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Home gardening has taken root and spread across the nation. In a world without theaters, sports events, concerts, and theme parks, tending a garden is the perfect home-based activity for all ages. Whether you’re a furloughed worker, a parent with small children, or a housebound senior, gardening can benefit your body, mind, and soul.

With temperatures getting milder and days getting longer, now is the ideal time to start. And it’s a great way to support local businesses, with garden centers deemed as “essential” by most states. Whether you’re a farmer or a florist at heart, nursery staff are happy to advise what to plant in your local climate and conditions.

Perhaps the most obvious benefit of gardening is getting us outside at a time when we’re all feeling cooped up indoors. Gardening promotes physical health by exposing us to fresh air, sunlight, and a healthy dose of vitamin D. Weeding, digging, and planting burns calories and strengthens the heart; in fact, the CDC says that one hour of gardening can burn 330 calories. The activities of gardening provide a whole-body workout, by using many different muscles and increasing strength, flexibility, and stamina—all without a gym membership.

Case studies show that gardening also improves our mental outlook, by reconnecting us with nature and providing a respite from the challenges of everyday life. The predictable rhythms of gardening can be comforting in uncertain times, and green environments can decrease levels of cortisol, the hormone linked to stress. In turn, gardening activities prompt the release of endorphins, the hormones that help us feel relaxed and content. And inhaling the healthy soil bacteria M. vaccae can increase serotonin, known as the “happiness hormone”—giving a whole new meaning to “a breath of fresh air”!

If that’s not enough to get you digging, consider that gardening rewards us for our efforts, whether it’s the beauty of flowers, the symmetry of a manicured hedge, or the bounty of fresh produce. As the old saying goes, “Gardening is cheaper than therapy—and you get tomatoes.”

Finally, and perhaps most importantly, gardening fosters a sense of faith in the future. Indeed, planting a seed or a sapling is a hopeful thing to do. And what better time for hope?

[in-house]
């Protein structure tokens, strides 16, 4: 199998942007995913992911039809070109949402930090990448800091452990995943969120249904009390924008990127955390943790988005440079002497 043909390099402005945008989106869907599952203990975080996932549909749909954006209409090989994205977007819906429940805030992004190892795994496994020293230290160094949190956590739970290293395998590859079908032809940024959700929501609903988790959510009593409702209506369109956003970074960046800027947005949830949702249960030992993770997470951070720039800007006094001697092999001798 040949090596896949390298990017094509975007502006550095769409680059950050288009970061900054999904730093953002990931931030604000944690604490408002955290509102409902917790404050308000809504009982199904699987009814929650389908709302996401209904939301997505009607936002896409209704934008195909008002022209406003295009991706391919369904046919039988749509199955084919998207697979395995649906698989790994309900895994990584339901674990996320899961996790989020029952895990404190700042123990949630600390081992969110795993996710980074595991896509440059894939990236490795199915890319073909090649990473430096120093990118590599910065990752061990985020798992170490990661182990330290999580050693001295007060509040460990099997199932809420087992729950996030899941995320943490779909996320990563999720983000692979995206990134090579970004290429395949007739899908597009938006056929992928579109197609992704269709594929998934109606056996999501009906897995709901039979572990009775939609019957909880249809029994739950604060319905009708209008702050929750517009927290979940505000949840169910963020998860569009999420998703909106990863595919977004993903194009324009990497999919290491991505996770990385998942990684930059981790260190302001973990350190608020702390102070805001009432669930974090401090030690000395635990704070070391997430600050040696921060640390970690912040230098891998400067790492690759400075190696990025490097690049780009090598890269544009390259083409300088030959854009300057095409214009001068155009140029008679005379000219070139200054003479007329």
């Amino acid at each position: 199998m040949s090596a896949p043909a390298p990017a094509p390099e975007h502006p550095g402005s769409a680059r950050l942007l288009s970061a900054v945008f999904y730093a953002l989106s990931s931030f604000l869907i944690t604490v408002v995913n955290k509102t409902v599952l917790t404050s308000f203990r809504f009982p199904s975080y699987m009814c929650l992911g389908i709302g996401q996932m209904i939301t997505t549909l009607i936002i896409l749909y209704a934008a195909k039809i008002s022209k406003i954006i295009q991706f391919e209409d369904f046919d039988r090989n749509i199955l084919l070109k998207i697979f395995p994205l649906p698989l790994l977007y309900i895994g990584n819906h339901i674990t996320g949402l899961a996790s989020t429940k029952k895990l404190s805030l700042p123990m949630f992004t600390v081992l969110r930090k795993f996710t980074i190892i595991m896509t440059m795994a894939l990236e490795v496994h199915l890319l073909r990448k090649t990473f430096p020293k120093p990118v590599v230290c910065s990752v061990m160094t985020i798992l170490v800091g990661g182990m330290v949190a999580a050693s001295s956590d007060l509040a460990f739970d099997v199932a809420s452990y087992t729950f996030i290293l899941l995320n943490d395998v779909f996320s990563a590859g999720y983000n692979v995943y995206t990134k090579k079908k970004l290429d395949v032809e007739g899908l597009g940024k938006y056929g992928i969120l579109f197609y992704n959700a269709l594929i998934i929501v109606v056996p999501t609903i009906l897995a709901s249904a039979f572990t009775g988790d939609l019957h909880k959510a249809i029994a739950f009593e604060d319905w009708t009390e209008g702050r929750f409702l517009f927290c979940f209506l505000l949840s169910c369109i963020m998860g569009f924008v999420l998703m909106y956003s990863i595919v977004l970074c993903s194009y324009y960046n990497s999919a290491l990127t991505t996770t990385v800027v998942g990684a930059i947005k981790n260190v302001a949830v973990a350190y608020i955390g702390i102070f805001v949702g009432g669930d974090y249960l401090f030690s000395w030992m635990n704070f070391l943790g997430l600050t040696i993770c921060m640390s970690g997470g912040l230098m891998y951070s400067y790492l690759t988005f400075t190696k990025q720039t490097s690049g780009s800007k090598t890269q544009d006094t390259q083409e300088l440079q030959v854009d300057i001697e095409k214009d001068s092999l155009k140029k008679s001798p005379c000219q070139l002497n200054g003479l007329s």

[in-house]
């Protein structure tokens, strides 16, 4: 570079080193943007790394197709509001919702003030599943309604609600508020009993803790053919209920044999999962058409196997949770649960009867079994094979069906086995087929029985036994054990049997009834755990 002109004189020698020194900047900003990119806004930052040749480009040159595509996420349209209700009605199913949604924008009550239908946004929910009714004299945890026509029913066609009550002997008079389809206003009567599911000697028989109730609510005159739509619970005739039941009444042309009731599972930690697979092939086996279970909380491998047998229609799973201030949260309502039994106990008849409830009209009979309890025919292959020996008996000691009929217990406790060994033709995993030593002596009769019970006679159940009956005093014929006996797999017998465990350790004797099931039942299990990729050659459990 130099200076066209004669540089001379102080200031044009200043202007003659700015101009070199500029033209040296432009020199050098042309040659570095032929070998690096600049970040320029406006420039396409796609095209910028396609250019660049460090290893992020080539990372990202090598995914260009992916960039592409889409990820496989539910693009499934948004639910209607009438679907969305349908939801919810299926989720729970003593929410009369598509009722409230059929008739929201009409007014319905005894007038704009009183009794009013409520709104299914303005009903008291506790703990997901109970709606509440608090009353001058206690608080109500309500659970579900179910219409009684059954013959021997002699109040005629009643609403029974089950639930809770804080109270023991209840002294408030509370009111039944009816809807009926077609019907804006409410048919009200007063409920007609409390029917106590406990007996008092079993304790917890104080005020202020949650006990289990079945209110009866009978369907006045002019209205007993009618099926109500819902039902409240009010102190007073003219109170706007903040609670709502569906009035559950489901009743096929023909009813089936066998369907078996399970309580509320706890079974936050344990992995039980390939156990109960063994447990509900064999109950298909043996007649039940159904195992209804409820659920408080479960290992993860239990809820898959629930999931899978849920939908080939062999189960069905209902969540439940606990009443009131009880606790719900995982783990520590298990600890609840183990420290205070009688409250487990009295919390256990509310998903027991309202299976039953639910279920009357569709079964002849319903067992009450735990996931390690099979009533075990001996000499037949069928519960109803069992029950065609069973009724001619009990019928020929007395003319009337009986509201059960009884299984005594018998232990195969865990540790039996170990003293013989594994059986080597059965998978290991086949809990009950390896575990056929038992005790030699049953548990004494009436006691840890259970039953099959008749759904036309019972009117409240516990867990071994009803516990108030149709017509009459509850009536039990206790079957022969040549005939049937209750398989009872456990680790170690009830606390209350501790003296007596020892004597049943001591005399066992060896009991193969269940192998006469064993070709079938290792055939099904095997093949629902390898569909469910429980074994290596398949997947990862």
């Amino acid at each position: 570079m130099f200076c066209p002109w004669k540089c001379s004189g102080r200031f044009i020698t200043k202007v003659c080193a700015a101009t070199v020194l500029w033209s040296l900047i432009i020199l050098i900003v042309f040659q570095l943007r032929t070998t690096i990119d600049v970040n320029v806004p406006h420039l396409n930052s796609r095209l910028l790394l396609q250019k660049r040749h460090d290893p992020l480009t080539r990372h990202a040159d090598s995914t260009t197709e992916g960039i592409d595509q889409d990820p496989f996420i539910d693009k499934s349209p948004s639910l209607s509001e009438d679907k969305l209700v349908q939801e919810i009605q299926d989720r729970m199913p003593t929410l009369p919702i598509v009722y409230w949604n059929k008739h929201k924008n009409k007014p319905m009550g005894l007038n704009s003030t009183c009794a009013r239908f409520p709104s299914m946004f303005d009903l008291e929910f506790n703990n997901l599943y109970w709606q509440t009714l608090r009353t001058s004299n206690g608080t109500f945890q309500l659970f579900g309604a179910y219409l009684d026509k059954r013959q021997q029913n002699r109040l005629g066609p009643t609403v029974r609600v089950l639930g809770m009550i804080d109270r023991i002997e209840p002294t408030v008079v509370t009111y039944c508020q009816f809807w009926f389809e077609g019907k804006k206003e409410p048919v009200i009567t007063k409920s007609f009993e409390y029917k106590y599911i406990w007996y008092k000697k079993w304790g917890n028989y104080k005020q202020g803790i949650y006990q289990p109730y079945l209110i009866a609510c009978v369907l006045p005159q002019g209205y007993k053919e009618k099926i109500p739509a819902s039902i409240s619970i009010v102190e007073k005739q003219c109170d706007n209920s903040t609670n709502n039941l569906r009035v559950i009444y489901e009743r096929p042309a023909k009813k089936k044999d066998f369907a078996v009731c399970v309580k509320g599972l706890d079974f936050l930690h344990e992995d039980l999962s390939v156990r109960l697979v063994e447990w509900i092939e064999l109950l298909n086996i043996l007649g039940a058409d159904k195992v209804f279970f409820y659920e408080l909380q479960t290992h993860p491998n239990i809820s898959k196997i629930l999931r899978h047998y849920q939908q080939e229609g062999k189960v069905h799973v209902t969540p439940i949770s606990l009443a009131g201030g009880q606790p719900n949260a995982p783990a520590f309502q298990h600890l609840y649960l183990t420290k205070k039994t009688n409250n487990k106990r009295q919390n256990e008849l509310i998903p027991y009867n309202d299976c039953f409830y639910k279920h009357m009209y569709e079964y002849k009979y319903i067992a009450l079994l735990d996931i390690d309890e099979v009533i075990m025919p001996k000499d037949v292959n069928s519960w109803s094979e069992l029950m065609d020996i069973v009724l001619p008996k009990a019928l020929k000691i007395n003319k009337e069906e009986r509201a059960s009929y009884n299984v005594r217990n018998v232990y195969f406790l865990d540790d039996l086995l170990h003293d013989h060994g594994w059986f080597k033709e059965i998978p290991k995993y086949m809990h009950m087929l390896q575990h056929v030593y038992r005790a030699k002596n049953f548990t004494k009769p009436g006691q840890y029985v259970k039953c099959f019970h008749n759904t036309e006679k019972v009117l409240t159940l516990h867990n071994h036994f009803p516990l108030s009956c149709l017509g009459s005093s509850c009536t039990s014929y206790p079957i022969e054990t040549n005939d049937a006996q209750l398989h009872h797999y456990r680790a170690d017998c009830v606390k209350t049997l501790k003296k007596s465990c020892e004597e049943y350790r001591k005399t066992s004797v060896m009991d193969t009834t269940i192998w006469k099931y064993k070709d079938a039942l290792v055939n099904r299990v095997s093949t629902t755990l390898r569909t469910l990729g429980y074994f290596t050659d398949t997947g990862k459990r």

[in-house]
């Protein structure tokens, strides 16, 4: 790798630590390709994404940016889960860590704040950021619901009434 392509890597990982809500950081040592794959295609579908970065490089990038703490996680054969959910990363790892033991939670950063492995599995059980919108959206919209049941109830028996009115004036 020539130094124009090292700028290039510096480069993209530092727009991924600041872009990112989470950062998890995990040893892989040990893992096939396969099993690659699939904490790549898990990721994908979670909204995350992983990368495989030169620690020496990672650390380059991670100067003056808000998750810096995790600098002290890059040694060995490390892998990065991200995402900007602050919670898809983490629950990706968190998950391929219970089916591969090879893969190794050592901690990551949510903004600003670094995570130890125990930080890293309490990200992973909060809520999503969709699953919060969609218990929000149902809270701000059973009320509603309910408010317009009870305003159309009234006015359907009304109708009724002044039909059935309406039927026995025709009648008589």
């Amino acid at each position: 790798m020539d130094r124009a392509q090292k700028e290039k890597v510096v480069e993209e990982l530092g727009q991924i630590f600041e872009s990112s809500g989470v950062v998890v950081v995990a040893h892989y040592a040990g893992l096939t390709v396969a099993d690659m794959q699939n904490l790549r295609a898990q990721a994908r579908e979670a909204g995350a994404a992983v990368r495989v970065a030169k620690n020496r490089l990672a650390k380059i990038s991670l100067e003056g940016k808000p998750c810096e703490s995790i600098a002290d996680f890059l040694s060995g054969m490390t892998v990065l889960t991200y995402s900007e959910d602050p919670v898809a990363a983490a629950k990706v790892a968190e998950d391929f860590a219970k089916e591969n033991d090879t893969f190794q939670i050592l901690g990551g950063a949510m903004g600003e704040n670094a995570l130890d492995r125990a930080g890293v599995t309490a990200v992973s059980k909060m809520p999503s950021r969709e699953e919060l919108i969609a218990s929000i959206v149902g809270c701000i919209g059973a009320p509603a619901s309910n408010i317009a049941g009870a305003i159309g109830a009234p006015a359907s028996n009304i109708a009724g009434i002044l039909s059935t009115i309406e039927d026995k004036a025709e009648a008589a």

I awoke in the morning,
thank you God for that.
Arthritic hands; a dull ache.
Back is sore from bending over
to pull weeds, once more.
Reseeded lawn, starting to grow,
Dahlias planted, nothing to show.
Slugs have enjoyed the rain,
eating our Primroses, for breakfast and lunch.
Something the rabbits wont do.
Daffodils are still growing strong;
Tulips are on their last legs.
Soon we will be seeing more color,
but we need some warm weather,
starting today, the weather they say.
Thank you for the beautiful setting,
a most colorful, Spring array.

The black earth, we have in part
of the garden, is rich with the
nutrients needed to grow the beautiful
flowers, that come from bulbs,
of Hyacinth, Tulips and Daffodils.
I plant Perennials, where I can.
Annuals are beautiful but a waste
of money for their short life.
My main task is to water and feed
and to keep all the critters at bay.
The Rabbits love to eat the tops of
Tulips and will bite into a new bud,
which ruins the flower. They don't
eat the Daffodils but the Squirrels
will dig up the bulbs and bury
them in unexpected places.
I now have single Daffodils
in places that I didn't plant.
Sometimes a Tulip will appear alone,
by itself.
A solitary Sentinel.
No matter what volunteer help I
receive, I relish the beauty
that I see.

Working at picking up stray leaves
in the garden space.
I noticed a large branch that was
broken from a Salvia, or "Hot lips"
that was on the ground.
The cause of the break was from the
snow that we had in January.
I cut it from the main trunk,
then cut the branches so I
had a total of 4 branches.
I cut those at an angle and
the branch were green.
I placed the ends into some
Root Hormone powder
and then into pots.
Now I'll see if I have
recaptured my "green
thumb" and if I see new
growth as the weather warms.

Among the paths through
our garden here,
where Perennials planted
far and near.
Daffodils, Tulips, Hellebore ,
Columbine, shades and hues,
Grape Hyacinth; Bluebells too.
Hot lips or Salvia, draw forth,
Humming birds, for nectar sip.
Azaleas in shades of pink,
in this lovely garden space.
Rhododendrons towering above,
bringing colors of purple face
while I till the soil, in this garden space.

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